ApplPhysLett_90_091106_2007 (3 pages)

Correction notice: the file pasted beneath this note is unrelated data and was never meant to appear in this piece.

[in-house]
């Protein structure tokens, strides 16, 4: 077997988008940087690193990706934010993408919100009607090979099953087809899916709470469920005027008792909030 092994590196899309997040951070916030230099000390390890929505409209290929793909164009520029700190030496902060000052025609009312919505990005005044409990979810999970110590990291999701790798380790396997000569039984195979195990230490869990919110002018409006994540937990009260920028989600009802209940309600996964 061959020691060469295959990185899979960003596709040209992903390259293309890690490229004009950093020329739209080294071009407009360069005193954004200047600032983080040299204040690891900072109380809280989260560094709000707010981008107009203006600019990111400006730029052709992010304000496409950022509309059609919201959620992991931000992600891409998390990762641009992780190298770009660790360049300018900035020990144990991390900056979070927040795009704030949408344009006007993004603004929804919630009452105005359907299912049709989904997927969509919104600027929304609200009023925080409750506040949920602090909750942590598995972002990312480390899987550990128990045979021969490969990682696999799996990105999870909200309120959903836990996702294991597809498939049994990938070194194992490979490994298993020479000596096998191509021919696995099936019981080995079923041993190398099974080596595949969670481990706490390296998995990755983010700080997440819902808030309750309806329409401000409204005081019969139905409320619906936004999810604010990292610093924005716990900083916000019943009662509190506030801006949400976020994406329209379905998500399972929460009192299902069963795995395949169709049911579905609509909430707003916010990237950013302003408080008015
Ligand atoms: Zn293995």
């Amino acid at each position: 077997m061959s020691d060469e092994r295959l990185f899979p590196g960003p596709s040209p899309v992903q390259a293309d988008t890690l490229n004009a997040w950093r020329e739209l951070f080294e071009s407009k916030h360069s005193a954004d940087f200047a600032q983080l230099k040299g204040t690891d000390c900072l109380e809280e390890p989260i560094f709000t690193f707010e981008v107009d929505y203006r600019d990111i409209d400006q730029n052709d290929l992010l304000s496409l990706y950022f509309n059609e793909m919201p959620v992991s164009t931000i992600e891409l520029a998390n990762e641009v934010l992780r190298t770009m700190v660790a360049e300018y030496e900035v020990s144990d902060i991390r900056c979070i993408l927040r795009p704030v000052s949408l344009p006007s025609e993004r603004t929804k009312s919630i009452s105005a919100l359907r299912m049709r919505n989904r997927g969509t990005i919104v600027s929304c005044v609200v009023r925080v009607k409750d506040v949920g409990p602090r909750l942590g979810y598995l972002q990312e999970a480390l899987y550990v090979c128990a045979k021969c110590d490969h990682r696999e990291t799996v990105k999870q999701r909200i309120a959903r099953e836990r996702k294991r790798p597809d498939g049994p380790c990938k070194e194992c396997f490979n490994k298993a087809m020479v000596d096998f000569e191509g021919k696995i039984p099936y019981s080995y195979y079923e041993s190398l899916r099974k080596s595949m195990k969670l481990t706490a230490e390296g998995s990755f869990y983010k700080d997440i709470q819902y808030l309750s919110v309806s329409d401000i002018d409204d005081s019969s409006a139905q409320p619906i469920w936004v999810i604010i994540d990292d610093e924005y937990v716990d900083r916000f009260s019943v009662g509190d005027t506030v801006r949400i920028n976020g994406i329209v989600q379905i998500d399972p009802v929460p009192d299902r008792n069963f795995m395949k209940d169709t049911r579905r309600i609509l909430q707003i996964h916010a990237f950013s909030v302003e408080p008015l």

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APPLIED PHYSICS LETTERS 90 091106 2007 Destruction of amplified spontaneous emission via chemical doping at low work function metal conjugated polymer interfaces Bertrand Tremolet de Villers and Benjamin J Schwartza Department of Chemistry and Biochemistry University of California Los Angeles California 90095 1569 Received 4 January 2007 accepted 25 January 2007 published online 28 February 2007 The authors investigate how the use of different metal electrodes affects the ability of poly 2 methoxy 5 2 ethyl hexyloxy 1 4 phenylene vinylene MEH PPV films to undergo amplified spontaneous emission ASE High work function metals such as Ag or Au have little effect on the ASE threshold but low work function metals such as Ca or Al completely shut off ASE ASE is restored when a thin spacer layer such as a few nanometers of polystyrene or oxidized Ca is introduced between the MEH PPV film and the Ca or Al electrode This suggests that low work function metals chemically dope the polymer creating polarons that destroy ASE not only by lowering the gain through emission quenching but primarily by increasing the loss via optical absorption Thus the exponential sensitivity of ASE to optical losses provides a spectroscopic probe of conjugated polymer metal interfaces 2007 American Institute of Physics DOI 10 1063 1 2710188 It has been over a decade since amplified spontaneous emission1 ASE and optically pumped lasing2 3 were observed in films of semiconducting polymers yet in the intervening years no one has produced an electrically pumped polymer based diode laser Although there are several possible explanations as to why electrically pumped lasing has been so difficult to achieve here we focus on the nature of the metal electrodes used in fabricating conjugated polymerbased optoelectronic devices In particular we show that the use of low work function metal electrodes which are critical to high current injection in conjugated polymer based diodes leads to chemical doping of the polymer and that the resulting polarons introduce enough optical loss to destroy the ability of the polymer film to undergo ASE or lasing Thus because of its exponential sensitivity to optical loss ASE can be used as an indicator of chemical interactions at polymer metal interfaces To investigate how different electrode metals affect the ability of conjugated polymer films to undergo lasing and ASE we prepared samples of poly 2 methoxy 5 2 ethyl hexyloxy 1 4 phenylene vinylene MEH PPV one of the most well studied semiconducting polymers We synthesized MEH PPV by following method b of Neef and Ferraris 4 except that we halved the concentrations of potassium t butoxide and monomer and we performed the recrystallization from methylene chloride instead of tetrahydrofuran In an inert atmosphere we spun 1 w v solutions of MEH PPV in chlorobenzene onto precleaned glass substrates at 2000 rpm to produce films with thicknesses ranging from 150 to 200 nm optical densities of 1 5 1 9 at the 500 nm absorption maximum the films were baked at 50 C for 1 h to drive off any excess solvent We then prepared samples in two basic configurations glass MEH PPV M or glass MEH PPV spacer M where M Ag Al Ca or Au and spacer is a thin layer of either polystyrene or oxidized Ca as discussed further below The metals were thermally evaporated under a vacuum of 10 8 bar at evaporation rates of 0 1 1 5 nm s to give a total metal layer a Electronic mail schwartz chem ucla edu thickness of 100 nm The ability of our samples to undergo ASE was investigated by exciting them from their nonmetallated side with 100 fs pulses of 490 nm light whose energy was controlled between 10 and 800 nJ the details of our laser setup are described elsewhere 5 6 Emission was collected 50 55 from the sample normal and analyzed using a fiber optic spectrometer Figure 1 shows the emission collected from a 150 nm thick film of MEH PPV with no top layer as a function of the 490 nm excitation energy It is clear that once the excitation energy becomes large enough the emission spectrum changes from the characteristically broad fluorescence spectrum associated with the continuous wave excitation of MEH PPV to a much narrower emission dominated by a single peak near 620 nm This turn on of line narrowing above a well defined threshold is the classic signature of ASE 1 3 To characterize the ASE threshold we integrated the intensity of the ASE peak in each spectrum after subtracting the below threshold broad fluorescence whose shape is independent of excitation energy The ASE threshold of 22 nJ pulse was then determined as the intersection of least squares fit lines to the low and high energy portions of the integrated spectral data as shown in the inset of Fig 1 The ASE thresholds determined this way for all of our samples are reported in Table I Table I shows that samples with Ag and Au top layers exhibit ASE thresholds that are approximately twice as large as that of the MEH PPV film without any metal This modest ASE threshold increase could result either from the fact that adding a metallic top layer modifies the waveguide that confines the emitted light in the gain region or from the fact that some of the polymer film s emission is likely quenched by image dipoles in the metal 7 resulting in a slight lowering of the gain Even though these metals slightly raise the ASE threshold however it is clear that the presence of Ag and Au does not destroy the gain behavior of the MEH PPV films consistent with other studies in which these metals have been used to create feedback structures for optically pumped conjugated polymer based lasers 2 3 8 0003 6951 2007 90 9 091106 3 23 00 90 091106 1 2007 American Institute of Physics Downloaded 03 Mar 2007 to 169 232 128 68 Redistribution subject to AIP license or copyright see http apl aip org apl copyright jsp 091106 2 Appl Phys Lett 90 091106 2007 B Tremolet de Villers and B J Schwartz FIG 1 Normalized emission spectra of a glass MEH PPV sample showing the signature line narrowing of ASE as the optical excitation energy is increased Inset Integrated intensity of the ASE peak centered at 620 nm after subtraction of the below threshold emission spectrum The solid lines are least squares fits to the low and high energy portions of the data The value of the ASE threshold is determined from the intersection of the lines to be 22 nJ pulse In contrast to Au and Ag when either of the common cathode metals Ca or Al is evaporated on top of a MEH PPV